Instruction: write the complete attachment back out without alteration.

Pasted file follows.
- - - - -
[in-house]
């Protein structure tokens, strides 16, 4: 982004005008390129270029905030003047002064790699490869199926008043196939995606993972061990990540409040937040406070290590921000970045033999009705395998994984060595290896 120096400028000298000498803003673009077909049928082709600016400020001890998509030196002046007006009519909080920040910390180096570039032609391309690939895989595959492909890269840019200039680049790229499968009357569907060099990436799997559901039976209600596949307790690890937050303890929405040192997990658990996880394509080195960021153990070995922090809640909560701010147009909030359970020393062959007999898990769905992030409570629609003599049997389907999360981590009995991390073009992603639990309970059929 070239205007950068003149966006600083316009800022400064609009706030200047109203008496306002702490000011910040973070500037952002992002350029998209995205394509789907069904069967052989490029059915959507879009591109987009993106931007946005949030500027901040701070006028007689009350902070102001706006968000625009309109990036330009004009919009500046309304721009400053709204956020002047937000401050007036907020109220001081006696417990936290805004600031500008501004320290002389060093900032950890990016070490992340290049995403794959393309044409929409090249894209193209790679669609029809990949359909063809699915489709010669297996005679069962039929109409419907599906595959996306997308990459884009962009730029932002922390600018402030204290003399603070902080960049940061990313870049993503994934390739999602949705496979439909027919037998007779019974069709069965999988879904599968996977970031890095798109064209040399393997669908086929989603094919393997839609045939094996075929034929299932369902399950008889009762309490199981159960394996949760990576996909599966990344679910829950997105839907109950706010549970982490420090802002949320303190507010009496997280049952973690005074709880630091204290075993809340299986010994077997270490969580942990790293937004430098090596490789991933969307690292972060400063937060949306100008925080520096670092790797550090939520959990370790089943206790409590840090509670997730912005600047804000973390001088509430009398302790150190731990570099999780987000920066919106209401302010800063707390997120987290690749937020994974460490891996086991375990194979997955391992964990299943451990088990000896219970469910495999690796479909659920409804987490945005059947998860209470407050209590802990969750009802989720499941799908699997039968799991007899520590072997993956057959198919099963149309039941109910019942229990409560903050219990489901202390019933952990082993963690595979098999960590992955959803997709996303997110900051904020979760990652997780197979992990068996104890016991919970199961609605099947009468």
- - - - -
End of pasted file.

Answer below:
[in-house]
């Protein structure tokens, strides 16, 4: 982004005008390129270029905030003047002064790699490869199926008043196939995606993972061990990540409040937040406070290590921000970045033999009705395998994984060595290896 120096400028000298000498803003673009077909049928082709600016400020001890998509030196002046007006009519909080920040910390180096570039032609391309690939895989595959492909890269840019200039680049790229499968009357569907060099990436799997559901039976209600596949307790690890937050303890929405040192997990658990996880394509080195960021153990070995922090809640909560701010147009909030359970020393062959007999898990769905992030409570629609003599049997389907999360981590009995991390073009992603639990309970059929 070239205007950068003149966006600083316009800022400064609009706030200047109203008496306002702490000011910040973070500037952002992002350029998209995205394509789907069904069967052989490029059915959507879009591109987009993106931007946005949030500027901040701070006028007689009350902070102001706006968000625009309109990036330009004009919009500046309304721009400053709204956020002047937000401050007036907020109220001081006696417990936290805004600031500008501004320290002389060093900032950890990016070490992340290049995403794959393309044409929409090249894209193209790679669609029809990949359909063809699915489709010669297996005679069962039929109409419907599906595959996306997308990459884009962009730029932002922390600018402030204290003399603070902080960049940061990313870049993503994934390739999602949705496979439909027919037998007779019974069709069965999988879904599968996977970031890095798109064209040399393997669908086929989603094919393997839609045939094996075929034929299932369902399950008889009762309490199981159960394996949760990576996909599966990344679910829950997105839907109950706010549970982490420090802002949320303190507010009496997280049952973690005074709880630091204290075993809340299986010994077997270490969580942990790293937004430098090596490789991933969307690292972060400063937060949306100008925080520096670092790797550090939520959990370790089943206790409590840090509670997730912005600047804000973390001088509430009398302790150190731990570099999780987000920066919106209401302010800063707390997120987290690749937020994974460490891996086991375990194979997955391992964990299943451990088990000896219970469910495999690796479909659920409804987490945005059947998860209470407050209590802990969750009802989720499941799908699997039968799991007899520590072997993956057959198919099963149309039941109910019942229990409560903050219990489901202390019933952990082993963690595979098999960590992955959803997709996303997110900051904020979760990652997780197979992990068996104890016991919970199961609605099947009468």